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Continued: MNsure is shifting project management to outside vendor

  • Article by: JEFFREY MEITRODT , Star Tribune
  • Last update: April 16, 2014 - 6:26 AM

Bidding records show that Maximus was the only company that was unable to deliver a working prototype of its online exchange in December 2011, when the Minnesota Department of Commerce invited state residents to check out website “simulations” from all five bidders.

Instead of a functioning website, however, Maximus offered an informational video, state records show. The video drew scathing reviews from most of the people who participated in the survey. “This is awful. Confusing. Useless,” wrote one reviewer. Said another: “Worst of all the options since no modules were available for interaction.”

The public evaluation was supposed to be worth 10 percent of each bidder’s score, but Maximus’ poor showing was not a significant factor in the final selection process, records and interviews show.

Maximus and New York-based Deloitte finished the evaluation process with scores that were far higher than any of the other bidders. At first, state officials tried to cut a deal with Deloitte, but talks broke down because Deloitte wanted $20 million more than Minnesota was willing to spend, MNsure officials said. Deloitte also refused to go along with the state’s decision to purchase off-the-shelf software from Curam, saying it was unwilling to accept the risk of being responsible for the company’s work, MNsure officials said.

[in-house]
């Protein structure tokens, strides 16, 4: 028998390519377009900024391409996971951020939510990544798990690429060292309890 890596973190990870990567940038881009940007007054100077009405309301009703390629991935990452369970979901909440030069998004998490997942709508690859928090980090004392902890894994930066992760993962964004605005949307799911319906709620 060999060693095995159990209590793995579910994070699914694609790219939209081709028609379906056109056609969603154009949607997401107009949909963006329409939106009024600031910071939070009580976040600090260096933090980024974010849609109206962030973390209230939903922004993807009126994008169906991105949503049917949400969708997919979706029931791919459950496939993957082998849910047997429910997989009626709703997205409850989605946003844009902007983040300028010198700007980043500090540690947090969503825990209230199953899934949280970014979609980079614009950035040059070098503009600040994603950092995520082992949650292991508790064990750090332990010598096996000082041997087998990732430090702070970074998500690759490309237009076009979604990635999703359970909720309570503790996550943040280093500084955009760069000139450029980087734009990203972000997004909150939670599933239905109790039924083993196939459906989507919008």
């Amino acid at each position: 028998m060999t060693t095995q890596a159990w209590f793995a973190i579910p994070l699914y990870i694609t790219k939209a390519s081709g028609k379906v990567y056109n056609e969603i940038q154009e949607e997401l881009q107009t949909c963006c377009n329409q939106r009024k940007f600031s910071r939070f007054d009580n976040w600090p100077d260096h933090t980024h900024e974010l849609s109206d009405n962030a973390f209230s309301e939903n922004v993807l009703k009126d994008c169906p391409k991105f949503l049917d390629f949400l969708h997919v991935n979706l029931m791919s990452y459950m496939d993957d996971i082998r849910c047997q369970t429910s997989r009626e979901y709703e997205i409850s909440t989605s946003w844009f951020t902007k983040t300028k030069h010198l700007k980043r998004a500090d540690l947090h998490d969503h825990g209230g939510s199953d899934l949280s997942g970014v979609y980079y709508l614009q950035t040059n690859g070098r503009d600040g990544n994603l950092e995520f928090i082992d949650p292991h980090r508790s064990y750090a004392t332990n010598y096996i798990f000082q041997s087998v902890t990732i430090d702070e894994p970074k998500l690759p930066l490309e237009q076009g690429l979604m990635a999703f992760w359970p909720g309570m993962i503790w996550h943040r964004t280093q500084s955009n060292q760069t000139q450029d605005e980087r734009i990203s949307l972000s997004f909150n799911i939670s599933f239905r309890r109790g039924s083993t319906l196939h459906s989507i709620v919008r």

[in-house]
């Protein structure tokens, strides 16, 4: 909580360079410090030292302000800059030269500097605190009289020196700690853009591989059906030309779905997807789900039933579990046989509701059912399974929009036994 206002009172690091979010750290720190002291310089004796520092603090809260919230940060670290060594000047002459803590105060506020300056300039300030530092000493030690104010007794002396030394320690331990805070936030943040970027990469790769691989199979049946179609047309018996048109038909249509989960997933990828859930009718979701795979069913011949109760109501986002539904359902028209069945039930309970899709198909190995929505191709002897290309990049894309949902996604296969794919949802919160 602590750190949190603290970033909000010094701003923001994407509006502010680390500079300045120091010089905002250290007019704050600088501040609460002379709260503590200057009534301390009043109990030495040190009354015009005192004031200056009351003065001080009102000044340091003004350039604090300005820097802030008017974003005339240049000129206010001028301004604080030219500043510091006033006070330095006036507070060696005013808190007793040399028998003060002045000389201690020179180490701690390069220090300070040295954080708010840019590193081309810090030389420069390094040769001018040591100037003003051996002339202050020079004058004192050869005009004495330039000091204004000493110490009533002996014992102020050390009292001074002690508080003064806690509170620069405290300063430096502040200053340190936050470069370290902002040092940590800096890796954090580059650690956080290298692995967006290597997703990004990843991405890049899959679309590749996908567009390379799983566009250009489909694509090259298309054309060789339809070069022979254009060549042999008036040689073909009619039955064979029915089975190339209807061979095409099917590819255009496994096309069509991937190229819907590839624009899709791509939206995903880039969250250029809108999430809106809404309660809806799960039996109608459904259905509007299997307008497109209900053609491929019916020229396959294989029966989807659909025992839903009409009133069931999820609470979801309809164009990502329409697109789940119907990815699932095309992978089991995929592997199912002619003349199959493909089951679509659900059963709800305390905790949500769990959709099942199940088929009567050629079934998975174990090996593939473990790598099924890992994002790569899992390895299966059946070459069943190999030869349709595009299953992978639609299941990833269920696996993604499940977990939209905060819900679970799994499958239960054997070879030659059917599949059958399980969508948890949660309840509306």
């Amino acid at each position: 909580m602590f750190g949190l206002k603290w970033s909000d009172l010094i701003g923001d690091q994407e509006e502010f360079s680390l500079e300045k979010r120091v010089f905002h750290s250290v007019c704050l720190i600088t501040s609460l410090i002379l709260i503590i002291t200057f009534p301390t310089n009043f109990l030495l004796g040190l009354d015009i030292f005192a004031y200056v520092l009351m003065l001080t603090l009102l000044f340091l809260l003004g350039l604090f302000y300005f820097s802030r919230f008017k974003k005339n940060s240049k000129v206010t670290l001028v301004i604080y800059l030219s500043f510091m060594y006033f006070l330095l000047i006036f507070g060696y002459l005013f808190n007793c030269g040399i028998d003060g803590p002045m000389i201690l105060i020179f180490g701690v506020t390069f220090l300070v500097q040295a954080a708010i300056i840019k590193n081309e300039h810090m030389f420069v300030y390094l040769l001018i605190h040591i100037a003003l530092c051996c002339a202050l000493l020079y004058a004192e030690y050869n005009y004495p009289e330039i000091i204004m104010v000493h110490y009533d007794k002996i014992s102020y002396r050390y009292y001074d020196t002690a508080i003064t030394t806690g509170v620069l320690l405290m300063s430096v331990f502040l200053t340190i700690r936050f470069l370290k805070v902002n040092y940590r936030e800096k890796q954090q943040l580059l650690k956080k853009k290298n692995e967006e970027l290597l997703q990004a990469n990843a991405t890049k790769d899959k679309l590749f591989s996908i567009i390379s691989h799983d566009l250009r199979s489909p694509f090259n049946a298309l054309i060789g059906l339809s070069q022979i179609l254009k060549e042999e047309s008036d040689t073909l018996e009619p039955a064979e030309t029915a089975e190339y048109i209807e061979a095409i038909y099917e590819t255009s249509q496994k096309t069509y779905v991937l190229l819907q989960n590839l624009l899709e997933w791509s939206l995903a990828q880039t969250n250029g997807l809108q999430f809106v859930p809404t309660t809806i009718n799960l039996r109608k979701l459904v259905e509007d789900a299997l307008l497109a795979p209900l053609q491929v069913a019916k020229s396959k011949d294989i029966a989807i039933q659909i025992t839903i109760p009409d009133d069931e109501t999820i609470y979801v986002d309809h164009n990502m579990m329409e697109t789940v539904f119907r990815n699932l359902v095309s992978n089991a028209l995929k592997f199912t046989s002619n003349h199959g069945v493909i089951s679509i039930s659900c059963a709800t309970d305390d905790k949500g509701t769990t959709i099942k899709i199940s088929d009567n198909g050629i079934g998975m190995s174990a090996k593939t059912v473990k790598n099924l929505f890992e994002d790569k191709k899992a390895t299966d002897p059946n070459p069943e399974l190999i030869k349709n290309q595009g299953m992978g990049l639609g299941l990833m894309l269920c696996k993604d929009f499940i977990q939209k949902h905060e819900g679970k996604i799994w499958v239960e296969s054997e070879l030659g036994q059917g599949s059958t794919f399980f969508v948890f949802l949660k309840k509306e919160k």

Curam’s software has been linked to major problems with the health exchanges in both Minnesota and Maryland, which used several of the same vendors.

‘Black hole’

In Minnesota, Curam’s software has been blamed for a variety of breakdowns, including a glitch that caused thousands of incorrect eligibility determinations and another mistake that sent 2,600 applications into a “black hole” where they were lost for weeks.

Gov. Dayton interceded and strongly criticized IBM/Curam’s performance in a letter to IBM’s president and CEO in December 2013. He said the company knew about some of these problems and failed to alert MNsure.

The company ended up sending 100 workers to Minnesota late last year to help resolve problems that left thousands of consumers stuck in the system.

In the most recent report by SES, the auditor noted that MNsure cannot properly track software defects or even distinguish between those caused by normal operations vs. those created by software upgrades or enhancements.

IBM officials declined a request for an interview.

IBM spokeswoman Mary Welder said in a written statement: “IBM remains fully committed to the IBM Curam solution and to MNsure to further improve the user experience.”


Jeffrey Meitrodt • 612-673-4132

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